Our next pre-trip lecture is on Sunday, April 26th, at 12:30 p.m. in LC214. In that lecture, Al Hoppe will explore the roots of Methodism in German Pietism. In this blog, I’ll look briefly at what Pietism is, and then turn in future blogs to its impact on the formation of Methodism, especially in America.
The birth of Pietism in Europe in the 17th century was a reaction to the ‘sterility’ of what German Lutheranism had become with its emphasis on right doctrine. Pietism was thus born of the need for faith to be expressed in the heart as well as the head. Pietism stresses the need for conversion, or an experience of “the new birth,” not just right thinking. Practically, it emphasized personal Bible study and establishment of Christian community through small groups, often referred to as “conventicles” or “religious societies.” Its Lutheran pioneers were people like Philipp Jakob Spener and August Hermann Francke. And Pietism became institutionalized in Moravianism, which had a huge impact on John Wesley through folks such as Philip Spangenberg, Peter Boehler and Count Nicolas von Zinzendorf. Pietism’s impact became felt in many European confessions, with Pietist-like resonances even being found in Roman Catholic Jansenism, Hasidic Judaism, and late Puritanism. Eventually, it also crossed the Atlantic and arrived on the shores of America where it would impact formative American Methodism. Thus, we can view American Methodism as an expression of transatlantic Pietism.
Protestant Pietism, especially in America, shaped religion around the conversion experience, understood not simply as an alteration in one’s status with God but as a discernible inner change. Pietism resourced those reborn and those seeking rebirth in small groups that encouraged members to make the Scripture normative for everyday life, sheltered individuals and families from “the world,” and empowered them to counter its claims and demands.
The resources that Pietism offered— new identity, community voluntarily created, a competitive missionary spirit, courage to persist despite society’s disdain, outreach to the poor and marginalized, willingness to forge new alliances— proved highly functional in community formation in the new American environment. Pietism lowered the gateway into ministry and raised the expectations of laity, thereby drawing women as well as men, blacks as well as whites into public witness, lay preaching, and eventually formal ministry.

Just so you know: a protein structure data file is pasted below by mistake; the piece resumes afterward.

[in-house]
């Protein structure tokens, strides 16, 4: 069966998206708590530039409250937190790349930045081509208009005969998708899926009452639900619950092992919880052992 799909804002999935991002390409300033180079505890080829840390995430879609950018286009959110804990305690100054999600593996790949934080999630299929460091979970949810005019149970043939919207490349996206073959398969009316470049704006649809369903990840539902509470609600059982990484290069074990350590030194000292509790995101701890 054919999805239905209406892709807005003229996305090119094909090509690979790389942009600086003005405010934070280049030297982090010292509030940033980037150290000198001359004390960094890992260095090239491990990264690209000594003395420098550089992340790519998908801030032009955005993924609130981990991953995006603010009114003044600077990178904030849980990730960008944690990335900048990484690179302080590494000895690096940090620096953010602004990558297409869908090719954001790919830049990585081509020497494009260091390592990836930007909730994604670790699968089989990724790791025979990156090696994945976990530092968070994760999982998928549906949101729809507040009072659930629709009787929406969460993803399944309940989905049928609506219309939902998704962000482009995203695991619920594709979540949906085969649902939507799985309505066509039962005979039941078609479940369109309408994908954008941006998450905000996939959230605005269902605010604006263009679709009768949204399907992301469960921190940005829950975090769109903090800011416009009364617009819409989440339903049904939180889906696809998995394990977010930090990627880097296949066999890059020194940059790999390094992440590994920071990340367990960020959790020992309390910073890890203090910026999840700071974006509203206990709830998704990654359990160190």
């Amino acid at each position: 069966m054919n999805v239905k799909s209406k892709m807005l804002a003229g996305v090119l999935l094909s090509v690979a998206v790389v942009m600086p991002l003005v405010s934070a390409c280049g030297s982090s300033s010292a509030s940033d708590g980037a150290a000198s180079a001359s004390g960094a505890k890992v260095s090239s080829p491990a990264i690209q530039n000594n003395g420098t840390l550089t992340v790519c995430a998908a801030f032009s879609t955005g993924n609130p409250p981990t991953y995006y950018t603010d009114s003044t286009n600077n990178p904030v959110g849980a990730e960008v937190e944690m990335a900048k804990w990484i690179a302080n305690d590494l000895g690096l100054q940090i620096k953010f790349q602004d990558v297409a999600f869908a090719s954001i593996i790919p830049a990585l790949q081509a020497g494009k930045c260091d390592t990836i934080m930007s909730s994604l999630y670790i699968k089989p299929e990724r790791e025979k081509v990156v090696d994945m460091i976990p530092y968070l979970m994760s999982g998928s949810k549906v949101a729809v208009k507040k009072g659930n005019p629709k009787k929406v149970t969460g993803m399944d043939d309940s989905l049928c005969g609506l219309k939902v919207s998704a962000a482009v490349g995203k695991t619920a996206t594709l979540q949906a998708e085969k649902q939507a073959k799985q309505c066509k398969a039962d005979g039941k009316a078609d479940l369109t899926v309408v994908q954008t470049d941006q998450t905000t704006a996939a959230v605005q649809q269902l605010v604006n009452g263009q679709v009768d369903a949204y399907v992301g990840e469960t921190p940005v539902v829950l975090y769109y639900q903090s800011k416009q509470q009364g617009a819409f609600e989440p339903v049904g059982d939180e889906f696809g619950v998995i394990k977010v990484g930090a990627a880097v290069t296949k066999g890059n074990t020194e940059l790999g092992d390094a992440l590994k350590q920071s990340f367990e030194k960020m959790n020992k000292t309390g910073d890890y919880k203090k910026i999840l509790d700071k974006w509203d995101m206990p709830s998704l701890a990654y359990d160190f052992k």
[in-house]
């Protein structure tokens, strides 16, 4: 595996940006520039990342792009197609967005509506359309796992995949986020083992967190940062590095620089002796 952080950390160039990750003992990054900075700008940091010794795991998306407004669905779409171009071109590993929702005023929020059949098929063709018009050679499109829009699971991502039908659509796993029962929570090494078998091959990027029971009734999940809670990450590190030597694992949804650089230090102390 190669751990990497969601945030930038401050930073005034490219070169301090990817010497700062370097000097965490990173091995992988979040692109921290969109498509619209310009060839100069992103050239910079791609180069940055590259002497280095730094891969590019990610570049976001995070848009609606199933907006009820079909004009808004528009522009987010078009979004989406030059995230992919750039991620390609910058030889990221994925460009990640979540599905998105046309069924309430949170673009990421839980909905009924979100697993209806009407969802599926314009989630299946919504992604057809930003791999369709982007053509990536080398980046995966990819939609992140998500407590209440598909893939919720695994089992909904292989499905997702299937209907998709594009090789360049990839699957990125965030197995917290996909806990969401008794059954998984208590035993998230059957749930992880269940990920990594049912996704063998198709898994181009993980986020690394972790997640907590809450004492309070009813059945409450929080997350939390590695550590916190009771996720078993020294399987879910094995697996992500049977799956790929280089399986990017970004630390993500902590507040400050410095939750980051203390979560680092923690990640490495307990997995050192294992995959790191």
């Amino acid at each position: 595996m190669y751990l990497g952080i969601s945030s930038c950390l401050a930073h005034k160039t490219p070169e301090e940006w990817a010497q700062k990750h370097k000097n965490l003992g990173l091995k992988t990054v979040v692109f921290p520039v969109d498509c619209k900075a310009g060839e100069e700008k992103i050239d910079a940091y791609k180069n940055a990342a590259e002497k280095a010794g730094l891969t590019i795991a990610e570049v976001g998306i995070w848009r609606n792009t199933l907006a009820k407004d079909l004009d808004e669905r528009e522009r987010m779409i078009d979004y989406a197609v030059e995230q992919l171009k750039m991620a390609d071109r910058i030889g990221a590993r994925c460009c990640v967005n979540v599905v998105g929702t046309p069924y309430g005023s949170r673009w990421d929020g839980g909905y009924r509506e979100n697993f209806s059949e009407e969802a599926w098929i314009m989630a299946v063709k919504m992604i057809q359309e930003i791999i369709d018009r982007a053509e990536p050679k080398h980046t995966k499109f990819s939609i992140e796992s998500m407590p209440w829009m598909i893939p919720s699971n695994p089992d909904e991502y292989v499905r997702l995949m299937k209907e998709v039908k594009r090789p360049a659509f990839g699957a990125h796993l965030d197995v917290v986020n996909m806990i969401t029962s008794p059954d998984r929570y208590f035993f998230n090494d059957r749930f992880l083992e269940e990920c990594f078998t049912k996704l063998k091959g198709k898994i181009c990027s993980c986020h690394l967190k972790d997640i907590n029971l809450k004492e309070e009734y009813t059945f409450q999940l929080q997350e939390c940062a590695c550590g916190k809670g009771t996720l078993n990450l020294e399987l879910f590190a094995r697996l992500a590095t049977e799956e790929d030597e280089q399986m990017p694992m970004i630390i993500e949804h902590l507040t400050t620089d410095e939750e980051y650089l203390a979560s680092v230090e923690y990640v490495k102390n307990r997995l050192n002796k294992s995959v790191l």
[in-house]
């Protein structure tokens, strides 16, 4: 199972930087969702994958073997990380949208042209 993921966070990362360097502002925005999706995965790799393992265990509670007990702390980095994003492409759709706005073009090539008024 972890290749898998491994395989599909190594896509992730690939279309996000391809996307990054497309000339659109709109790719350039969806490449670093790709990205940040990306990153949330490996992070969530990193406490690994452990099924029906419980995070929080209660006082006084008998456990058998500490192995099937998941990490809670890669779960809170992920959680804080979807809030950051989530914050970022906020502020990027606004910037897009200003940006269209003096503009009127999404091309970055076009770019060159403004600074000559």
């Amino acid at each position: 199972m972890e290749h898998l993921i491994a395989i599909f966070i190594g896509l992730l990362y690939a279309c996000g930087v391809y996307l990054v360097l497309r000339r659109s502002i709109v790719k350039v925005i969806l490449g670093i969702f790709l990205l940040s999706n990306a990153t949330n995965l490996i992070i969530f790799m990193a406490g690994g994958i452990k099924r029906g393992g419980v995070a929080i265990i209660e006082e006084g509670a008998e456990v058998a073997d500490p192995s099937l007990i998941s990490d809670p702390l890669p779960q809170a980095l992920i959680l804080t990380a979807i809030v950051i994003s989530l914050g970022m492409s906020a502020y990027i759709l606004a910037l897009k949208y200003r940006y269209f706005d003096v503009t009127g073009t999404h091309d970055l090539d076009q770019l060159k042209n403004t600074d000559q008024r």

In the American colonies, Pietism was felt in the diverse religious “explosions” that rocked the land in what came to be called “the First Great Awakening.” This was characterized by religion of the heart rather than the head, interest in revived discipline, revivalistic preaching, mass conversions, and new religious alignments which successively disturbed the religious status quo in the middle, New England, and southern colonies. Among the revival leaders who achieved transcolony reputations were Jonathan Edwards (Presbyterian) and George Whitefield (Church of England/Methodist). Whitefield had been the Oxford days friend of John and Charles Wesley, who had first introduced John to field preaching in Bristol, England.
In my next couple of posts, we’ll look a little more closely at the Rev. Mr. George Whitefield, not only for his influence on John Wesley, but also his influence in America. Then we’ll return to the early stirrings of Pietist influence in what was emerging Methodism in America.
(Source: Much of this material drawn from “American Methodism: A Compact History,” by Russell E. Richey, Kenneth E. Rowe, and Jean Miller Schmidt)